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September 4, 2019 at 4:49 pm

Couple of thoughts from out here in Los Angeles:

1. Over the weekend I was driving south on the Freeway in the late afternoon and saw what I thought was wisps of smoke "clouds" from wildfires off to the south. Definitely not cirrus, and too high for the evening stratus fog. I didn't see any "base"/origin to the "clouds," and I didn't hear anything on the new about any fires and didn't think much of it after. In the past I've seen smoke wisps in the sky from fires as far north as Central California, and the ones I observed looked similar.

2. This morning I had to take the dog out for a walk around 4:45am. The eastern horizon was already beginning to brighten - reaching as far up as Sirius. I checked later and found out sunrise was not scheduled to occur until 6:30am. The "twilight" was brighter and had a different quality (blue rather than white) than the brightness that city lights give to the horizon.

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Bob King

September 8, 2019 at 11:46 am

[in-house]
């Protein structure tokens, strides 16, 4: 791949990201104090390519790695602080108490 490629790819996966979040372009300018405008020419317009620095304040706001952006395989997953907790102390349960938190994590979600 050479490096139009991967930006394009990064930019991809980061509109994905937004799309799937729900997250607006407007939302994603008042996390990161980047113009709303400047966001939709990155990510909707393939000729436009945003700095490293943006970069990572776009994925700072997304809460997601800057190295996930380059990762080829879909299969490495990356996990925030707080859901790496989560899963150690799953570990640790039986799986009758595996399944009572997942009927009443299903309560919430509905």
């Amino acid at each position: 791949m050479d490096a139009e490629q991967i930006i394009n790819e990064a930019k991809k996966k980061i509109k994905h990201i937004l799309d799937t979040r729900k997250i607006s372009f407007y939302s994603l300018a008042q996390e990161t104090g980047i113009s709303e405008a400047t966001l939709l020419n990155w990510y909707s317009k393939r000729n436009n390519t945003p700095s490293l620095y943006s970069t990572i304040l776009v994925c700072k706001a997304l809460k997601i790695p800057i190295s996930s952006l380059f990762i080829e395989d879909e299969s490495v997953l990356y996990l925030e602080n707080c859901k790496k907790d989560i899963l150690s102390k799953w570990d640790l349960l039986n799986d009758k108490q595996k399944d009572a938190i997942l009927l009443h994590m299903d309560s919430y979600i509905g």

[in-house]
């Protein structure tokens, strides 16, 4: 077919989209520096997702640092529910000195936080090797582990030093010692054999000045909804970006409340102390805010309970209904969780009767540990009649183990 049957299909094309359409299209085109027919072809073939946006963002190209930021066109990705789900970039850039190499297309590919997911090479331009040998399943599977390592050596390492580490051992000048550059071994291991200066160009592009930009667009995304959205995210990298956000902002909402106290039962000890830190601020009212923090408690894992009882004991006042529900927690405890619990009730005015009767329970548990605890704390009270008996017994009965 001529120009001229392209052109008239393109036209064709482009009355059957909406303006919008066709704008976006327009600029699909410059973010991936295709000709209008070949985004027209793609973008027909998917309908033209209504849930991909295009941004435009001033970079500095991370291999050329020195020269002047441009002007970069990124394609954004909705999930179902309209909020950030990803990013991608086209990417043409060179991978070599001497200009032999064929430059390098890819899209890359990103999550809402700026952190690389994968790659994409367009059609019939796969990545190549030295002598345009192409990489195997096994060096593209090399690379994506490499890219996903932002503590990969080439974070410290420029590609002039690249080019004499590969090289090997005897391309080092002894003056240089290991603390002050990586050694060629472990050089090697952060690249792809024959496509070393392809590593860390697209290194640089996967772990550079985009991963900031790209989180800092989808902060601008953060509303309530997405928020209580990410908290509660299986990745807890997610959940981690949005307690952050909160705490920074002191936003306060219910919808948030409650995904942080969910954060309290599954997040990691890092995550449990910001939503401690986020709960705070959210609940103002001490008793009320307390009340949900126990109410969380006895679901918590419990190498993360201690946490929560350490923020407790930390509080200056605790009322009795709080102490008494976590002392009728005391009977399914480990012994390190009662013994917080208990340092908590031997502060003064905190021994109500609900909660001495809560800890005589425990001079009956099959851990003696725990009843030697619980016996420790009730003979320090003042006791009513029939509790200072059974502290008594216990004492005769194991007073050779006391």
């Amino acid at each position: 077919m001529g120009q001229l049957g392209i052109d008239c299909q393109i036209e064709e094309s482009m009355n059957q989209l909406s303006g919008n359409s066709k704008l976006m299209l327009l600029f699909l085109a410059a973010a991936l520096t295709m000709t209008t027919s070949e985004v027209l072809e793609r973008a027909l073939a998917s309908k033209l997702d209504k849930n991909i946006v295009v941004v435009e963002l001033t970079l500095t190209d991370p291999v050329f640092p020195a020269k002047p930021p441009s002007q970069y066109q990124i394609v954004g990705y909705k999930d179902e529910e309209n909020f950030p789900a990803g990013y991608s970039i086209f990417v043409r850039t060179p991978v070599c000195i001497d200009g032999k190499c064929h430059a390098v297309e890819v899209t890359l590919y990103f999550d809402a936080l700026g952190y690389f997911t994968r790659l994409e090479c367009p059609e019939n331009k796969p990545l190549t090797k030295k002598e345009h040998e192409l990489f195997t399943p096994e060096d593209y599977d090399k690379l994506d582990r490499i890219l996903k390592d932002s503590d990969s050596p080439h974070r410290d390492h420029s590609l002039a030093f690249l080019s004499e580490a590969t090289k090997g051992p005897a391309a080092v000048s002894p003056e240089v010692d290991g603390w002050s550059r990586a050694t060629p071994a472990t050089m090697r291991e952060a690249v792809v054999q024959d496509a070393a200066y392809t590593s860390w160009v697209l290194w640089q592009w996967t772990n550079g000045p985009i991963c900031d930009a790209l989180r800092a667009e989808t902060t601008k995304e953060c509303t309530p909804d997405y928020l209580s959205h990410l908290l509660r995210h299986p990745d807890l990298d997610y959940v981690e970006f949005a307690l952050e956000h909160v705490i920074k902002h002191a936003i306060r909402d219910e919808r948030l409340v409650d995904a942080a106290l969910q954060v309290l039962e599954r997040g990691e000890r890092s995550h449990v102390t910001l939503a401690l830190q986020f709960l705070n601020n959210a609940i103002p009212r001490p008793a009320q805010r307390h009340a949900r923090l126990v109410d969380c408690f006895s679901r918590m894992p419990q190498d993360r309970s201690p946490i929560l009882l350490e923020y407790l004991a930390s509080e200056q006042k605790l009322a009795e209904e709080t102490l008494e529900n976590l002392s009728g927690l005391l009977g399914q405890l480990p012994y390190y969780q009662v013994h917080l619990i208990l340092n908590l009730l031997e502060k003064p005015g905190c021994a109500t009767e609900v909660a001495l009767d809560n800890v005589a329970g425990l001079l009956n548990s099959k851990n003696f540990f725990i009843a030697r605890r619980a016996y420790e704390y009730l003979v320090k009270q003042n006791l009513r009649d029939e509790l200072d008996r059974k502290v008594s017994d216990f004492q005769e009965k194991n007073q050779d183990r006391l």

Hi Misha,
Sounds like you're seeing the effects. If you're out at the right time it's quite obvious.

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September 4, 2019 at 6:54 pm

Thanks for another informative post, Bob. You solved a strange observation that I experienced last Thursday morning, Aug 29. I went out into my backyard to scan the constellations in the Eastern sky with my 10 X 50 Binoculars. Every celestial object was blue to blue-violet. The bright stars were blue to my nude eyes. (Some of us us nude because naked sounds so dirty : ) ) I remember the strange skies in the early 1980s and the conditions in the 1990s caused by Mt Pinatubo. I observed blue and green lightning during storms. All very fascinating, though it did cut down on transparency. I have noticed that I cannot faint objects that I was able to see several months ago. One recent night that appeared to be very transparent, I could not see the central star in M57. It's usually not very difficult on good nights at Wagman Observatory. I'm glad that this didn't happen two to three years ago when I was finishing my observations of the Herschel Catalogue. I hope it dissipates soon.

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Bob King

September 8, 2019 at 11:47 am

Thanks, Tom! By the way, you are the first to report transparency issues possibly due to volcanic dust. Nude eyes are good by me 🙂